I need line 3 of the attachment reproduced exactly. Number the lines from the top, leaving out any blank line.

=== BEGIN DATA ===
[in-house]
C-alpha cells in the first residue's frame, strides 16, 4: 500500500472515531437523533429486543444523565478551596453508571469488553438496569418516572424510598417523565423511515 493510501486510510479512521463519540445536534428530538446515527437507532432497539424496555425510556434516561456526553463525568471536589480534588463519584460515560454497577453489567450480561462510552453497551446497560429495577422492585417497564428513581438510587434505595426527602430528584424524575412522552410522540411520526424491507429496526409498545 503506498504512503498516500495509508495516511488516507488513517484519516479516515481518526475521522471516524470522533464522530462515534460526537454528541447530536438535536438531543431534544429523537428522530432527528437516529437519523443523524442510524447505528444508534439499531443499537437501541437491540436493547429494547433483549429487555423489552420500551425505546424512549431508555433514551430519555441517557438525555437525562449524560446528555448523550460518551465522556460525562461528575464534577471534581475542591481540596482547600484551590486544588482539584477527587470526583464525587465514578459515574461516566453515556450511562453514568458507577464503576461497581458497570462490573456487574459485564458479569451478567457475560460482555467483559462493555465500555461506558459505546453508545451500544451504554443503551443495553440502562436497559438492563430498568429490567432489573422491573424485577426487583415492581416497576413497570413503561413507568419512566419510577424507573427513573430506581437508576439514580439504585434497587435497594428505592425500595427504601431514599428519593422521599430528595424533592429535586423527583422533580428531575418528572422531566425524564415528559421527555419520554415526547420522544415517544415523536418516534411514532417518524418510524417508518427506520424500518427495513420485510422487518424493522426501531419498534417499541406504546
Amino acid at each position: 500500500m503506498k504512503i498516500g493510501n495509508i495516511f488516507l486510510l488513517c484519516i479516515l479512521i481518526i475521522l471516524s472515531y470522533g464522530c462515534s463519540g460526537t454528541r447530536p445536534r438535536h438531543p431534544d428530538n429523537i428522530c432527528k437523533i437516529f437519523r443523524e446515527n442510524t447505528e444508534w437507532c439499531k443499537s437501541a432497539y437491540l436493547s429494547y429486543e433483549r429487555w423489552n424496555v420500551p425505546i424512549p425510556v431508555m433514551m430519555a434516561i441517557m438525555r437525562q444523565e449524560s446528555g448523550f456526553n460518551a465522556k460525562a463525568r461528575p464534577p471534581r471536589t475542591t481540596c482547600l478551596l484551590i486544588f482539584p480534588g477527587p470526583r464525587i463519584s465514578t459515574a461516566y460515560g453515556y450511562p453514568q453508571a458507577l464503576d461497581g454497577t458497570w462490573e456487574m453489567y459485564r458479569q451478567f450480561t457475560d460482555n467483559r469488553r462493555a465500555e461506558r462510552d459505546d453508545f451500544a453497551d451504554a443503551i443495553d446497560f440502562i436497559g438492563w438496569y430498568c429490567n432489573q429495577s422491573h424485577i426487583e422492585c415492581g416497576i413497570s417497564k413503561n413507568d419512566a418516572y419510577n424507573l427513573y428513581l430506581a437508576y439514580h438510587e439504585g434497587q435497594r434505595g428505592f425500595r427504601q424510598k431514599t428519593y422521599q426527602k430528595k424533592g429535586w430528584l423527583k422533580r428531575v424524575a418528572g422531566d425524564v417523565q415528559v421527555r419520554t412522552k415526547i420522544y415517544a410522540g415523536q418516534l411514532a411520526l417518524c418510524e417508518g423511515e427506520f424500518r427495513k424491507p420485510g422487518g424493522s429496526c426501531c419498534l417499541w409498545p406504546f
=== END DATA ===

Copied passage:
Amino acid at each position: 500500500m503506498k504512503i498516500g493510501n495509508i495516511f488516507l486510510l488513517c484519516i479516515l479512521i481518526i475521522l471516524s472515531y470522533g464522530c462515534s463519540g460526537t454528541r447530536p445536534r438535536h438531543p431534544d428530538n429523537i428522530c432527528k437523533i437516529f437519523r443523524e446515527n442510524t447505528e444508534w437507532c439499531k443499537s437501541a432497539y437491540l436493547s429494547y429486543e433483549r429487555w423489552n424496555v420500551p425505546i424512549p425510556v431508555m433514551m430519555a434516561i441517557m438525555r437525562q444523565e449524560s446528555g448523550f456526553n460518551a465522556k460525562a463525568r461528575p464534577p471534581r471536589t475542591t481540596c482547600l478551596l484551590i486544588f482539584p480534588g477527587p470526583r464525587i463519584s465514578t459515574a461516566y460515560g453515556y450511562p453514568q453508571a458507577l464503576d461497581g454497577t458497570w462490573e456487574m453489567y459485564r458479569q451478567f450480561t457475560d460482555n467483559r469488553r462493555a465500555e461506558r462510552d459505546d453508545f451500544a453497551d451504554a443503551i443495553d446497560f440502562i436497559g438492563w438496569y430498568c429490567n432489573q429495577s422491573h424485577i426487583e422492585c415492581g416497576i413497570s417497564k413503561n413507568d419512566a418516572y419510577n424507573l427513573y428513581l430506581a437508576y439514580h438510587e439504585g434497587q435497594r434505595g428505592f425500595r427504601q424510598k431514599t428519593y422521599q426527602k430528595k424533592g429535586w430528584l423527583k422533580r428531575v424524575a418528572g422531566d425524564v417523565q415528559v421527555r419520554t412522552k415526547i420522544y415517544a410522540g415523536q418516534l411514532a411520526l417518524c418510524e417508518g423511515e427506520f424500518r427495513k424491507p420485510g422487518g424493522s429496526c426501531c419498534l417499541w409498545p406504546f